25 Jan 2009
BELLINI: Il Pirata — New York 1959
Il Pirata: Melodramma in two acts.
Opera in three acts. Words and music by Richard Wagner.
Parsifal. Bühnenweihfestspiel (“stage dedication play”) in three acts.
“German poet, dramatist and novelist. One of the most important literary and cultural figures of his age, he was recognized during his lifetime for his accomplishments of almost universal breadth. However, it is his literary works that have most consistently sustained his reputation, and that also serve to demonstrate most clearly his many-faceted relationship to music. . . .
This theme relates to operas based on the works of Friedrich von Schiller.
Here are operas based on French literature from Balzac, Hugo and beyond:
Le Cid, Opéra in 4 acts
I puritani, opera seria in three acts
Zaira, Tragedia lirica in two acts.
Athalia: Oratorio (sacred drama) in 3 acts
Lucrezia Borgia: Melodramma in a prologue and two acts.
La Esmeralda: Opéra in four acts.
Ernani: Dramma lirico in four parts.
Oberst Chabert (Colonel Chabert): Tragic opera in 3 acts.
Otello: Dramma lirico in four acts.
Music composed by Giuseppe Verdi. Libretto by Arrigo Boito after The Tragedie of Othello, the Moore of Venice by William Shakespeare.
A Midsummer Night’s Dream, a comedy in five acts with incidental music.
Le Marchand de Venise (“The Merchant of Venice”): Opéra in three acts.
Gli Equivoci (The Comedy of Errors): Opera in two acts.
Der Sturm: Opera in three acts
The Fairy-Queen: Semi-opera in five acts.
Macbeth: Melodramma in quattro parti.
Il Pirata: Melodramma in two acts.
Music composed by Vincenzo Bellini. Libretto by Felice Romani after Bertram, ou le Chateau de S.t Aldobrand (1821) by Charles Nodier and Isidore Justin Severin Taylor, a French adaptation of Bertram; or The Castle of St. Aldobrand (1816) by Charles Maturin.
First Performance: 27 October 1827, Teatro alla Scala, Milan.
|Ernesto, Duke of Caldora||Baritone|
|Imogene, his wife||Soprano|
|Gualtiero, former Count of Montalto||Tenor|
|Itulbo, Gualtiero’s lieutenant||Tenor|
|Goffredo, a hermit, once tutor to Gualtiero||Bass|
|Adele, Imogene’s companion||Mezzo-Soprano|
Setting: Sicily, 13th Century.
On a stormy sea-shore, fisherfolk watch a shipwreck. Among the survivors is Gualtiero, who is recognised and offered refuge by Goffredo. Gualtiero tells him that he drew strength from his continuing love for Imogene (“Nel furor delle tempeste”), although she is now married to Ernesto. She arrives to offer hospitality to the shipwrecked strangers, but Gualtiero does not reveal himself, and Imogene assumes from what Itulbo tells her that he is dead. She tells Adele that she dreamt that he had been killed by her husband (“Lo sognai ferito, esangue”).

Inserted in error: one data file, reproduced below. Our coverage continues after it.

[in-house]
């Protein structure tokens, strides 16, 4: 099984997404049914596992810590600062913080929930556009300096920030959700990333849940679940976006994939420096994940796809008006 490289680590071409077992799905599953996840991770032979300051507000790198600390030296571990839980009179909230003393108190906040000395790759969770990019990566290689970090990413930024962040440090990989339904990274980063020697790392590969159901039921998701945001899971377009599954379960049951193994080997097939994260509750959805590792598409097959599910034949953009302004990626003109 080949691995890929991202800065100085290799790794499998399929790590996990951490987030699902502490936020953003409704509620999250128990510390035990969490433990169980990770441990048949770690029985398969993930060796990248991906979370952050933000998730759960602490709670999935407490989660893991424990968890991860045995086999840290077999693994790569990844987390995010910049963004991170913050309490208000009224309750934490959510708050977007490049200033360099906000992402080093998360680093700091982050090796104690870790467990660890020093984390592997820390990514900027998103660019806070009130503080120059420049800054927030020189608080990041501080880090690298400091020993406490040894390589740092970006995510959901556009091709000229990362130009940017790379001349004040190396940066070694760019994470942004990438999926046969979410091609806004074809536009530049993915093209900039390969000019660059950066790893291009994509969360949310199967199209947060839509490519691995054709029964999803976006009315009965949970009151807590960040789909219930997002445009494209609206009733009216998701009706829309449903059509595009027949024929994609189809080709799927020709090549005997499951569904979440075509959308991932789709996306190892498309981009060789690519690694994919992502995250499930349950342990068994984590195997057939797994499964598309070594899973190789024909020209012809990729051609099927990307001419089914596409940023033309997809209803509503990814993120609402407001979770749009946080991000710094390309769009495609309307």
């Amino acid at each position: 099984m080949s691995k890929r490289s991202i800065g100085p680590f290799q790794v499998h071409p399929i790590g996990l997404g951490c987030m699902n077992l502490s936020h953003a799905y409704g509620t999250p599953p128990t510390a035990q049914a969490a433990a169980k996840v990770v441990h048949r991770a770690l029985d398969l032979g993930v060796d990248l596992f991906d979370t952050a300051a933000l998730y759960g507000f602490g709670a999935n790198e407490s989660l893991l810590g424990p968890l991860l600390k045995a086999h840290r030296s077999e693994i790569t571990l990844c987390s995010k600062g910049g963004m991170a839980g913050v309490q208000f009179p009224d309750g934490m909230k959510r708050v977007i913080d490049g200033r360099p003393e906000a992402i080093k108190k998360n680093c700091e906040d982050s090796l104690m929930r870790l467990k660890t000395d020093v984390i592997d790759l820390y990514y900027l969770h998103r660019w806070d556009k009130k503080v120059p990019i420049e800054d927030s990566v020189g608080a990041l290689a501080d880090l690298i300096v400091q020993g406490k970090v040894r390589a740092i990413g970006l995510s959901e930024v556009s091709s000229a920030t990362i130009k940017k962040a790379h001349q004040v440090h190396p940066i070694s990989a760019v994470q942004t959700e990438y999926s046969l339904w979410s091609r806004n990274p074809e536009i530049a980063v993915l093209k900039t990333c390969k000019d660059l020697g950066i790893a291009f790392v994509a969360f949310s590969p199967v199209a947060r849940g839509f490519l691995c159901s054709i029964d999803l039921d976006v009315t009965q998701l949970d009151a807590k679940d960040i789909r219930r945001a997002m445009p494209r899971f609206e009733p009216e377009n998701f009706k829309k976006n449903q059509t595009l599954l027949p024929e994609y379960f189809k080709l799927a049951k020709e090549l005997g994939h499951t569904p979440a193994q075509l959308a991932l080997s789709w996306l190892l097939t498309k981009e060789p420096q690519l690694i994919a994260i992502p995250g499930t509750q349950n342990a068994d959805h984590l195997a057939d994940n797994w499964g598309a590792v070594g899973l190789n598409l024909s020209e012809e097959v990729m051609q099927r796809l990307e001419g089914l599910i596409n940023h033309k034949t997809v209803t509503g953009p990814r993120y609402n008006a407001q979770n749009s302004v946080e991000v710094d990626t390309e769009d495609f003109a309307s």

At night, Itulbo warns the strangers not to reveal that they are the pirates who have been pursued by Ernesto. Meanwhile, Imogene is strangely fascinated by Goffredo’s guest, who soon reveals to her who he really is. Gualtiero learns that she had married Ernesto only because he had threatened her father’s life, and when he sees that she has borne Ernesto’s child, he starts to think of revenge (“Pietosa al padre”).
Ernesto and his men celebrate victory over the pirates (“Sì, vincemmo”), but he is annoyed that Imogene is not celebrating, too. He questions Itulbo (who pretends to be the pirates’ chief) about Gualtiero’s fate, and the act ends with all the principals expressing their conflicting emotions, though Goffredo manages to restrain Gualtiero from giving his identity away.
Adele tells Imogene that Gualtiero wishes to see her before he leaves. Ernesto accuses Imogene of being unfaithful to him, but she defends herself by saying that her continuing love for Gualtiero is based solely on her remembrance of their past encounters. Ernesto is inclined to take her word for it, but, when he is told that Gualtiero is being sheltered in his own castle, he is consumed by rage.
Despite Itulbo’s pleas, Gualtiero meets Imogene again before he leaves. Their acceptance of the situation alternates with passionate declarations of love, and Ernesto, arriving, conceals himself and overhears the end of their duet. He is discovered, and exits with Gualtiero, each determined to fight to the death.
It is Ernesto who is killed. Gualtiero, to the amazement of Ernesto’s retainers, gives himself up to justice, and, as he is taken away, he prays that Imogene may forgive him (“Tu vedrai la sventurata”). She appears in a state of anguish and sees visions of her dead husband and her son (“Col sorriso d’innocenza ... Oh sole, ti vela di tenebre oscure”). Meanwhile, the Council of Knights has condemned Gualtiero to death.
[Synopsis Source: Wikipedia]